Board Chair's Report -- May 2022

The Board of Trustees met during a week of spectacular spring weather capped by the Steinmetz Symposium on May 13, when students across campus presented their scholarly, research and creative achievements.

Nearly 400 students participated in the 32nd Steinmetz Symposium, the first in-person Steinmetz since 2019, and members of the Board were pleased to be part of the audience. Thousands of alumni who have participated in Steinmetz will recall it as a transformative milestone in their Union career. That it continues after three decades is a strong statement about the value we place on mentoring, collaboration and presentation.

The Board meetings also coincided with the start of the NCAA playoffs in men’s lacrosse, a team that had a spectacular run all the way to the championship before finally bowing to RIT 10-12. Coach Derek Witheford ’11, himself a former Union standout, led a team that brought much excitement to the Union community.

The Board recently welcomed three new members and elected its first female vice chair. The new trustees are Paul D. Ginsberg ’84, Kenya LeNoir Messer ’90 and Emily Stein ’24. John

Johnson ’85 was also re-elected alumni trustee. Julie Greifer Swidler ’79, a longtime and invaluable member of the Board, was elected vice chair. You can read more about the new trustees here.

Roger Woolsey, executive director of the Becker Career Center, gave an engaging presentation to the Board about ways we can promote financial literacy and career readiness among our students. With the “U-Ready Curriculum,” Roger outlined steps that students are encouraged to take starting with their first term at Union. Key to the success of our career center are the partnerships we have with alumni, parents and employers. On behalf of the Board and our students, thank you to all who play a part in this important program.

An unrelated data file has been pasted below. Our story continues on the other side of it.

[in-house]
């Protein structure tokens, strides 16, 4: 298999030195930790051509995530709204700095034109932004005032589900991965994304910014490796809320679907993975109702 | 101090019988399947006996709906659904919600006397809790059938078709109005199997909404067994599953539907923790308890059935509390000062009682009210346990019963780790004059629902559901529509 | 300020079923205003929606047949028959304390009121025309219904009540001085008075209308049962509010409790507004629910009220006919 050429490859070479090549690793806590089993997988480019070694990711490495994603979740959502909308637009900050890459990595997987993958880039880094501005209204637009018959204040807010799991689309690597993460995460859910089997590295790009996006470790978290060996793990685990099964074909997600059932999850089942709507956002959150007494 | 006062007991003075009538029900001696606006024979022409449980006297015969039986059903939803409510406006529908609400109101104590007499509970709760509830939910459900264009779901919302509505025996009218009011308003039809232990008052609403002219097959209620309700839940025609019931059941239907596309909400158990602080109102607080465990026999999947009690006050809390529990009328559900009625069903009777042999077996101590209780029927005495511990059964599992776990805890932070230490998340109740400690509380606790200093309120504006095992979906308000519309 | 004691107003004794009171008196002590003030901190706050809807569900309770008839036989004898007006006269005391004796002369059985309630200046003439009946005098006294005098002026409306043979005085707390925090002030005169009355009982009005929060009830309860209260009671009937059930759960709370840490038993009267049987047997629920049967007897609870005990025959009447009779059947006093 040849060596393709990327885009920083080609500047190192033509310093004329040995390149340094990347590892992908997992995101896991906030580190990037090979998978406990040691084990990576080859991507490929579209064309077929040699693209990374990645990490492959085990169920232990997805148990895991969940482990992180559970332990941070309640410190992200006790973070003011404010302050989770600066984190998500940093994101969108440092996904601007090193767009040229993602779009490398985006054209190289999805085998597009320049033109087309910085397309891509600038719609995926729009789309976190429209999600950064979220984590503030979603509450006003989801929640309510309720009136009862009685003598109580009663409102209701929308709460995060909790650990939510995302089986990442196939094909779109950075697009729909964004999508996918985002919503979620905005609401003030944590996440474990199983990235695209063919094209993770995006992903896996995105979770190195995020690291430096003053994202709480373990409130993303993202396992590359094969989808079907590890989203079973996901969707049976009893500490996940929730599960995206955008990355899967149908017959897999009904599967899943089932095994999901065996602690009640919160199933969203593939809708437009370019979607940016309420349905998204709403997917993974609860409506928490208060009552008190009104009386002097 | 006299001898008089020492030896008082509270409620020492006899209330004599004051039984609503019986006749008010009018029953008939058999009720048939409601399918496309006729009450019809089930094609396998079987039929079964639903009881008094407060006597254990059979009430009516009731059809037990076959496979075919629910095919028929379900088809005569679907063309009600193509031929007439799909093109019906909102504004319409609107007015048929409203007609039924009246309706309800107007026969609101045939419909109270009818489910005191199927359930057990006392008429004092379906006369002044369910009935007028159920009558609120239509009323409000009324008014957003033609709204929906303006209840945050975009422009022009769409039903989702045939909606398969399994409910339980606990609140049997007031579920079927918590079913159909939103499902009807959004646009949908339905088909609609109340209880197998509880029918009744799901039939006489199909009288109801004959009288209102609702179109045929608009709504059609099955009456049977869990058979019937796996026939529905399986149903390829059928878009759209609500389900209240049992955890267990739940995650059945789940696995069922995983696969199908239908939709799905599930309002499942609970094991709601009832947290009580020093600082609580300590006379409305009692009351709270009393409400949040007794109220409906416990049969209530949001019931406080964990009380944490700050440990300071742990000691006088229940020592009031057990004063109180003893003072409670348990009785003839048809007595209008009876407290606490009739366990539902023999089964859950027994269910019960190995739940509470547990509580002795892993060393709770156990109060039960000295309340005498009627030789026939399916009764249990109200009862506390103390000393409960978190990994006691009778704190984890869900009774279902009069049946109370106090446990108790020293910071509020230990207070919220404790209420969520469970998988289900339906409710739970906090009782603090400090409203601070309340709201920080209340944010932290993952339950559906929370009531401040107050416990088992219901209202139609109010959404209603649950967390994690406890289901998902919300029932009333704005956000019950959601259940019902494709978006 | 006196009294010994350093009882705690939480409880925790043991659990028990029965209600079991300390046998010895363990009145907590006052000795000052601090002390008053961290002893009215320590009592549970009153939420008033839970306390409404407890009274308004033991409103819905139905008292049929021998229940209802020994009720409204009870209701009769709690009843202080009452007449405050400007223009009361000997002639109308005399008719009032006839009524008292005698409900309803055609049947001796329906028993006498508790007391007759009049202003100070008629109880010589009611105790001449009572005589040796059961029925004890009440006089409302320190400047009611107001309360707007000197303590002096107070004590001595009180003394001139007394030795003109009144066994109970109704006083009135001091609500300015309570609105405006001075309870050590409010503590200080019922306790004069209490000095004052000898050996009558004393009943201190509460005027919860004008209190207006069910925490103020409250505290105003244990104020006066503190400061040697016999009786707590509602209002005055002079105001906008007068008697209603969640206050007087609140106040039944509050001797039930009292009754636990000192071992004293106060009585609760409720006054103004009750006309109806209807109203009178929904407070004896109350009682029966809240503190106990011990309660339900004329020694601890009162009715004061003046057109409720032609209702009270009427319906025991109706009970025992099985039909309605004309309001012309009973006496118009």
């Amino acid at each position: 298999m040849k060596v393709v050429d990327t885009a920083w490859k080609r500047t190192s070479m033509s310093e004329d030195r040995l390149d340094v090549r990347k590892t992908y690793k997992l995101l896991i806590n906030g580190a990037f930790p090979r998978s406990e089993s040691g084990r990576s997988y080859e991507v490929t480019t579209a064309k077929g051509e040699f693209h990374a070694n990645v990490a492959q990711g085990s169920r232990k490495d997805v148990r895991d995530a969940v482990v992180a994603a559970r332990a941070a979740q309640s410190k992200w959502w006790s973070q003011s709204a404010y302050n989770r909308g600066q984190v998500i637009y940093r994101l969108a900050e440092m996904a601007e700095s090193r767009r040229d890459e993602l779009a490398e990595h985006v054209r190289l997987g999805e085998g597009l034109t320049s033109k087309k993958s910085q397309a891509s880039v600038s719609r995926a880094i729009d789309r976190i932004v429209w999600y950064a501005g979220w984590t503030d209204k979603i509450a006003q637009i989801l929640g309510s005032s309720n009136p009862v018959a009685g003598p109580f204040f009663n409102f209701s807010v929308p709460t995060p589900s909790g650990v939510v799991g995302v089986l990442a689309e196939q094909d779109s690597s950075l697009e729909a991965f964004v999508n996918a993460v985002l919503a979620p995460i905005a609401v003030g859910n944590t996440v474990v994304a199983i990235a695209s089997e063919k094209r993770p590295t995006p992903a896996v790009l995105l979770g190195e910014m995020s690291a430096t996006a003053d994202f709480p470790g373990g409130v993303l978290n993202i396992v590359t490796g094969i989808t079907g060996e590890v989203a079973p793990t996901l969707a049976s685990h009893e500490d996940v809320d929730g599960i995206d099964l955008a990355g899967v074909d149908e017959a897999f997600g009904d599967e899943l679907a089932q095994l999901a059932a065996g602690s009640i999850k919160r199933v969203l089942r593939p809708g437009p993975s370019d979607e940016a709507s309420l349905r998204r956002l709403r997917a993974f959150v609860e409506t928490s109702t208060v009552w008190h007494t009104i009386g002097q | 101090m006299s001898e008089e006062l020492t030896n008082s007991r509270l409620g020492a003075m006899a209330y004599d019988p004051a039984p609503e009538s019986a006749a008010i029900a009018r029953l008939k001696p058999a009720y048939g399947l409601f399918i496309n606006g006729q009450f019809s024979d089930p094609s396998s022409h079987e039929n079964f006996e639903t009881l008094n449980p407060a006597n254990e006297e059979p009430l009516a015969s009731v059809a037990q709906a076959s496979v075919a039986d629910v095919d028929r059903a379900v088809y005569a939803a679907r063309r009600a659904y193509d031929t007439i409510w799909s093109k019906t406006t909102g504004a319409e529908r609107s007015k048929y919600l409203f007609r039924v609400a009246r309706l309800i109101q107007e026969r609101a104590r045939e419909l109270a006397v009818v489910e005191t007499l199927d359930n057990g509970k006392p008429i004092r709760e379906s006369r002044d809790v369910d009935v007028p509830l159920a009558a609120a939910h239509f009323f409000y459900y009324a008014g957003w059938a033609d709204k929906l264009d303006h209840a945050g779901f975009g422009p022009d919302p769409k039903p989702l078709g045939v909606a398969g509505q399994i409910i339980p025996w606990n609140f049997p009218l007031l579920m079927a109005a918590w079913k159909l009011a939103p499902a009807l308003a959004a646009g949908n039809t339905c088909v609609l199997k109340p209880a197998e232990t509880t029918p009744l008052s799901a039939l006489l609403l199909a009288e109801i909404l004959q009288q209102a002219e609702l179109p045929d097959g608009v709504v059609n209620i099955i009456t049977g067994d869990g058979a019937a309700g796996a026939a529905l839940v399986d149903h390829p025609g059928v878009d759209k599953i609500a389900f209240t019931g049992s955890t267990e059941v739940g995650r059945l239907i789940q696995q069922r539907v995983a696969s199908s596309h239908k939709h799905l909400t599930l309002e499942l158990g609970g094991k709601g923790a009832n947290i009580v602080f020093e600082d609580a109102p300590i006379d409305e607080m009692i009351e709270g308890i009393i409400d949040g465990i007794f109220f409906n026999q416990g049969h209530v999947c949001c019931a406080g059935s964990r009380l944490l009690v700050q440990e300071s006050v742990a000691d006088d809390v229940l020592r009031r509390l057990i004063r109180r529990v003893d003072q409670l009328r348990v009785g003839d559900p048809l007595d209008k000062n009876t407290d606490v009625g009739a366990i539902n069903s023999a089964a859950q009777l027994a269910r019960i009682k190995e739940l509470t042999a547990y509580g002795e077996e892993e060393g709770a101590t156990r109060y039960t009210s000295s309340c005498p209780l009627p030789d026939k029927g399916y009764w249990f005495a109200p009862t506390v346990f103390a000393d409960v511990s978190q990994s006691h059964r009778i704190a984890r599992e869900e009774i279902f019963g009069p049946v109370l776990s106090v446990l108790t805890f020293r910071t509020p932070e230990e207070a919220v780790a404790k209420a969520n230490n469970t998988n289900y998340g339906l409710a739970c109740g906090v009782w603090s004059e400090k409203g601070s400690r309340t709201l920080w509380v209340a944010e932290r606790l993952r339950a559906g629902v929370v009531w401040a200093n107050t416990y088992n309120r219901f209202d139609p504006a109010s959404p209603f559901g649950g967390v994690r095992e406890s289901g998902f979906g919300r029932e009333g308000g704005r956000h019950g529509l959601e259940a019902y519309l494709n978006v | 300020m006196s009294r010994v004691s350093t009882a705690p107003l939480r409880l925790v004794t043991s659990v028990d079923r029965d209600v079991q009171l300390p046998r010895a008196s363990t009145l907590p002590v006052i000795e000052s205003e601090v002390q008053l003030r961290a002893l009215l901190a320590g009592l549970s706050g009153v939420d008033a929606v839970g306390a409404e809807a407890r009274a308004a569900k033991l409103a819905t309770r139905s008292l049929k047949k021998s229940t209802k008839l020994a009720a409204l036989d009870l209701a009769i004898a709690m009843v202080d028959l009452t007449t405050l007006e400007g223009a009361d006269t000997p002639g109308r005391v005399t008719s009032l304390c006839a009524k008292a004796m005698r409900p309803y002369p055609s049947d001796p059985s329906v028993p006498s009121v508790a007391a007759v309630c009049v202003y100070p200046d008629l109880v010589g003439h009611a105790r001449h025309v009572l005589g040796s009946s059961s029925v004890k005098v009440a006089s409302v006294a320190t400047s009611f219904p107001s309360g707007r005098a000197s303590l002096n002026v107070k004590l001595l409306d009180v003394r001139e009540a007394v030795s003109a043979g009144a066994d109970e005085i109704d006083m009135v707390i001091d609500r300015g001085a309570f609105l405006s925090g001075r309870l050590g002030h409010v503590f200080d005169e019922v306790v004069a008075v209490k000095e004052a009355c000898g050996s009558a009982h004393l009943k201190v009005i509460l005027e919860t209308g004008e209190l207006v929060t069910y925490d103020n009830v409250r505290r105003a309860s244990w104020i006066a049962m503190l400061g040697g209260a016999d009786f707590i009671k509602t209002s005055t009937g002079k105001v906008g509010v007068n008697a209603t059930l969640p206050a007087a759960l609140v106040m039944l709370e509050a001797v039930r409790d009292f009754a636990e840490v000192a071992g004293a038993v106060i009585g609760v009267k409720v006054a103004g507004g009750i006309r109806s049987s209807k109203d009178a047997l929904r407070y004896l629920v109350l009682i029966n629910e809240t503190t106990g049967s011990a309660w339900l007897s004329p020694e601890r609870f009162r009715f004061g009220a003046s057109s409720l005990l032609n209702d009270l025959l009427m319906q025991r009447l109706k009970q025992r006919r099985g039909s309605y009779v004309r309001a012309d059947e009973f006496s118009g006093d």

Academic Affairs

The faculty have voted overwhelmingly in favor of a proposal to restore a major in civil engineering and add a major in environmental engineering. Both offerings would be available to students who matriculate starting in the fall of 2023.

The introduction of the majors is part of an initiative to strengthen the College’s engineering and computer science programs. An adhoc committee of faculty, administrators and alumni determined that the two majors would attract more top students, particularly women, who are interested in those fields.

You can read more about the two majors here.

Planning for the Templeton Institute continues apace. An international search for the Director of the Templeton Institute of Engineering and Computer Science and Dean of Engineering is under way. The position will report to the Vice President for Academic Affairs and head all aspects of engineering and computer science including the burgeoning Templeton Institute (TI) programming.

This year, we welcomed Poorna Talkad Sukumar as the Mary H. ’80 and Richard K. ’80 Templeton Assistant Professor of Computer Science. In winter term, we completed searches for new faculty hires in Biomedical Engineering, Stephanie Curley; and Computer Engineering, Michael Okwori. Both will join Union at the start of the 2022-23 academic year.

The Templeton Institute Steering Committee has been hosting events this term around the theme of “Risking Failure to Succeed.” Programs have included an improv event featuring a local troupe, Mopco; presentations during the Steinmetz Symposium; a booth at Union’s Electric City Mini Maker Faire; and an immersive “epic fail” showcase event.

This spring, 36 students are studying away from campus in London, Berlin, Florence, Palermo, San Francisco, Kenya, Spain, Rome and South Korea. This summer, International Programs will run one mini-term, focused on archaeology, to Populonia, Italy. Planned fall program destinations include Argentina, Australia, Belgium, China, England, France, Greece, Ireland, Japan, and Turkey.